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Weekend Reads: Christian views on sex and logic

Books

The Passion Principles: Celebrating Sexual Freedom in Marriage

By Shannon Etheridge

Shannon Etheridge’s The Passion Principles: Celebrating Sexual Freedom in Marriage (Thomas Nelson, 2014) poses 40 questions about marriage and sexual relationships, and answers them with a level of detail that, while not exactly graphic, is embarrassingly banal. Virtually everything Etheridge says should go without saying. Then again, we humans have an astounding capacity for overlooking the obvious.

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Like the scholastics of an earlier era, Etheridge begins every section with a question. Some of these questions seem almost worthy of medieval French philosopher Peter Abelard on a bad day: “What was God thinking when He created sex?” “How can we enjoy the after-glow without the after-mess?”

If you have practical questions, and want a new book, then Etheridge is probably worth investigating. Her answers are generally sound, and her biblical exposition is accurate and helpful. She especially shines in her reminder that whatever your or your spouse’s past, the blood of Jesus Christ can wash it away. Forgiveness and cleansing is a reality to which Etheridge can attest. She experienced sexual abuse, pre-marital promiscuity—and the cleansing power of Christ, which washed her and keeps her clean by the power of His Spirit. Of course, her comment on this fact—“Who has the time to be all down about life when we have been given such a miraculous mulligan?”—may be cringe-inducing for more theologically conservative readers. When Etheridge talks about God’s law, she affirms it, but adds a parenthetical qualifier (“in my opinion”) that undercuts its binding qualities. Nonetheless, she does teach that marriage is not about happiness, but about holiness, and that the question is not “What does your heart tell you?” but “What does the Lord say?” There can be no more helpful question.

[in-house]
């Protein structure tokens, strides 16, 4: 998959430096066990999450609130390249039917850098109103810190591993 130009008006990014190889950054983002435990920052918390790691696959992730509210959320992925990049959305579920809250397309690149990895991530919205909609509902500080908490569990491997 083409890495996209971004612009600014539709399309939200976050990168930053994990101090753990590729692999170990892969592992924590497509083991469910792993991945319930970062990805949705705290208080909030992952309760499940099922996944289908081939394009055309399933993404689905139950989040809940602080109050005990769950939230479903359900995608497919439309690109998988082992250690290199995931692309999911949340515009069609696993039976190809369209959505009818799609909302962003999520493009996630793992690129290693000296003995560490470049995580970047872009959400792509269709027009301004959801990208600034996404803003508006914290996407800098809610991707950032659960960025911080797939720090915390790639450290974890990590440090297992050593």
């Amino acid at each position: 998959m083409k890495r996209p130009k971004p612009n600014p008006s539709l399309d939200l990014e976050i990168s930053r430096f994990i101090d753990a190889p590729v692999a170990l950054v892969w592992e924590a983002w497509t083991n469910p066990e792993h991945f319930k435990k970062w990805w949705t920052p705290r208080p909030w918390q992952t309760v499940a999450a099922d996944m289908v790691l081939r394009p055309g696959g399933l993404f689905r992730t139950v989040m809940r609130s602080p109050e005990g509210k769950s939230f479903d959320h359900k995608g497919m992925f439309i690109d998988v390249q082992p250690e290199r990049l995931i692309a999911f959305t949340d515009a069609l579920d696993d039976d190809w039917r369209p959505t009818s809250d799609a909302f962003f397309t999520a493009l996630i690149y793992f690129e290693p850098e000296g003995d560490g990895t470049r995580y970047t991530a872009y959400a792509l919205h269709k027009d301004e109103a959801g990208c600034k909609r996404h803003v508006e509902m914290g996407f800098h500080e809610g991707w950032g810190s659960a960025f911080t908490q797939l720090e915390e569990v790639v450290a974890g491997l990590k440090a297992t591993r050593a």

Logic: A God-Centered Approach to the Foundation of Western Thought

By Vern Sheridan Poythress

Is there such a thing as “Christian logic”? Of course, says Vern Sheridan Poythress. A professor at Westminster Theological Seminary and the holder of six earned degrees, Poythress is a fair candidate for the title “genius.” His Logic: A God-Centered Approach to the Foundation of Western Thought (Crossway, 2013) is really two books. The first is a straightforward analysis of how the Christian view of logic differs from the non-Christian view. The second is a highly technical essay in symbolic logic that few logic professors and even fewer laymen can expect to understand. But the first part is so good that the entire book is worth buying.

In brief, the Christian believes that logic is part of God’s nature. It is personal, not impersonal. It is binding because the power of God works through it. Given the premises that all cats are mammals and that all mammals are hairy, we know that it is impossible for any cat to lack hair. This is not a law imposed on reality by our minds; this is something built into reality by God Himself, and we innately sense its power. The problem of the one and the many—that is, the question of what unites diverse objects such that they are all horses, or all red—finds its solution in the Triune character of God, in whom unity and diversity are equally ultimate.

Fallen human beings seek to exercise power over God. One way to do this is to declare some facet of His character (say, His ordaining of evil or His Trinitarian character) irrational. Poythress shows that this is simply a declaration that man is God. Here, as everywhere, the distinction between the Creator and the creature is fundamental. Who is the final arbiter of rationality? God or man? The consistent affirmation that God is the final arbiter is Christian logic.

Caleb Nelson
Caleb Nelson

Caleb grew up on a ranch in northern Colorado and is currently pursuing ordination in the Presbyterian Church in America. He lives in Greenville, S.C.

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